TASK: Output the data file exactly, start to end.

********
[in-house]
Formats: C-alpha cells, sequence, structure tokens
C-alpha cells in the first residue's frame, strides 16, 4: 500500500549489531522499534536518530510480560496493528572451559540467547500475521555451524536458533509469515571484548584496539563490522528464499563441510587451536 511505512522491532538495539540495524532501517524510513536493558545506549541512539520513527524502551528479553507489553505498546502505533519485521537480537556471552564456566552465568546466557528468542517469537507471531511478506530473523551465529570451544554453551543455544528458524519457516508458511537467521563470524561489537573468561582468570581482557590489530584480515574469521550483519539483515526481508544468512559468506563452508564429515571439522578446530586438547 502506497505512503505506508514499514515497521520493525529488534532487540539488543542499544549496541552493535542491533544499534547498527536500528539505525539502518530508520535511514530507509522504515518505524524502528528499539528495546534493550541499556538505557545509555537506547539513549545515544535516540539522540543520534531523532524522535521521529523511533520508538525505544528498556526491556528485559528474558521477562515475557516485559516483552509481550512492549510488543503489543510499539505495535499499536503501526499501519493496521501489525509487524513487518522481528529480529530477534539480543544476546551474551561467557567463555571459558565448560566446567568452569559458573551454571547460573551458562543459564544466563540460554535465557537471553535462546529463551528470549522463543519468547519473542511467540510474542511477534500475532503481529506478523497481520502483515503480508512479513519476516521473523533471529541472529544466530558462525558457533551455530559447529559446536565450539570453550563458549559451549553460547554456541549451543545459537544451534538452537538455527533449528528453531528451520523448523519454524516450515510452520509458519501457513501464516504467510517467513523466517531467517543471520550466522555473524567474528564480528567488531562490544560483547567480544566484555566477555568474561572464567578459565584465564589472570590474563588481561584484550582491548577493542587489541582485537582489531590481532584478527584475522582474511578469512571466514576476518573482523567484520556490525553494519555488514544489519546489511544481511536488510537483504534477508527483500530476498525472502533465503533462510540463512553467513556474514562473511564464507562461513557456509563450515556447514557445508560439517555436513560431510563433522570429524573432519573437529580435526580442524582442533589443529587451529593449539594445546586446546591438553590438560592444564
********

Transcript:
[in-house]
Formats: C-alpha cells, sequence, structure tokens
C-alpha cells in the first residue's frame, strides 16, 4: 500500500549489531522499534536518530510480560496493528572451559540467547500475521555451524536458533509469515571484548584496539563490522528464499563441510587451536 511505512522491532538495539540495524532501517524510513536493558545506549541512539520513527524502551528479553507489553505498546502505533519485521537480537556471552564456566552465568546466557528468542517469537507471531511478506530473523551465529570451544554453551543455544528458524519457516508458511537467521563470524561489537573468561582468570581482557590489530584480515574469521550483519539483515526481508544468512559468506563452508564429515571439522578446530586438547 502506497505512503505506508514499514515497521520493525529488534532487540539488543542499544549496541552493535542491533544499534547498527536500528539505525539502518530508520535511514530507509522504515518505524524502528528499539528495546534493550541499556538505557545509555537506547539513549545515544535516540539522540543520534531523532524522535521521529523511533520508538525505544528498556526491556528485559528474558521477562515475557516485559516483552509481550512492549510488543503489543510499539505495535499499536503501526499501519493496521501489525509487524513487518522481528529480529530477534539480543544476546551474551561467557567463555571459558565448560566446567568452569559458573551454571547460573551458562543459564544466563540460554535465557537471553535462546529463551528470549522463543519468547519473542511467540510474542511477534500475532503481529506478523497481520502483515503480508512479513519476516521473523533471529541472529544466530558462525558457533551455530559447529559446536565450539570453550563458549559451549553460547554456541549451543545459537544451534538452537538455527533449528528453531528451520523448523519454524516450515510452520509458519501457513501464516504467510517467513523466517531467517543471520550466522555473524567474528564480528567488531562490544560483547567480544566484555566477555568474561572464567578459565584465564589472570590474563588481561584484550582491548577493542587489541582485537582489531590481532584478527584475522582474511578469512571466514576476518573482523567484520556490525553494519555488514544489519546489511544481511536488510537483504534477508527483500530476498525472502533465503533462510540463512553467513556474514562473511564464507562461513557456509563450515556447514557445508560439517555436513560431510563433522570429524573432519573437529580435526580442524582442533589443529587451529593449539594445546586446546591438553590438560592444564